Zirconocene dichloride is an organozirconium compound composed of a zirconium central atom, with two cyclopentadienyl and two chloro ligands. It is a colourless diamagnetic solid that is somewhat stable in air.-Preparation:...

, respectively.
Encyclopedia
Zirconium is a chemical element
Chemical element
A chemical element is a pure chemical substance consisting of one type of atom distinguished by its atomic number, which is the number of protons in its nucleus. Familiar examples of elements include carbon, oxygen, aluminum, iron, copper, gold, mercury, and lead.As of November 2011, 118 elements...

 with the symbol Zr and atomic number
Atomic number
In chemistry and physics, the atomic number is the number of protons found in the nucleus of an atom and therefore identical to the charge number of the nucleus. It is conventionally represented by the symbol Z. The atomic number uniquely identifies a chemical element...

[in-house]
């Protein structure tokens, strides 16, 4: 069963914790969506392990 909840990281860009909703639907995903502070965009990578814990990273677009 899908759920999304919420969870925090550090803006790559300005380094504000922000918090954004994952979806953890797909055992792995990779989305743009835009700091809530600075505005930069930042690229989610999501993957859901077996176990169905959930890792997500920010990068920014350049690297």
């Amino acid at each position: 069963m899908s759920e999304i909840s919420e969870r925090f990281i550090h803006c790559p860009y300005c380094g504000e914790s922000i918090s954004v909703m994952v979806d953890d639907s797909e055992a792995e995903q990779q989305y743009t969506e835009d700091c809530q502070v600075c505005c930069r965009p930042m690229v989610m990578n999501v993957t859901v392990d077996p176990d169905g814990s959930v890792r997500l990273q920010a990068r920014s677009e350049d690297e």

40. The name of zirconium is taken from the mineral zircon
Zircon
Zircon is a mineral belonging to the group of nesosilicates. Its chemical name is zirconium silicate and its corresponding chemical formula is ZrSiO4. A common empirical formula showing some of the range of substitution in zircon is 1–x4x–y...

. Its atomic mass is 91.224. It is a lustrous, grey-white, strong transition metal
Transition metal
The term transition metal has two possible meanings:*The IUPAC definition states that a transition metal is "an element whose atom has an incomplete d sub-shell, or which can give rise to cations with an incomplete d sub-shell." Group 12 elements are not transition metals in this definition.*Some...

 that resembles titanium
Titanium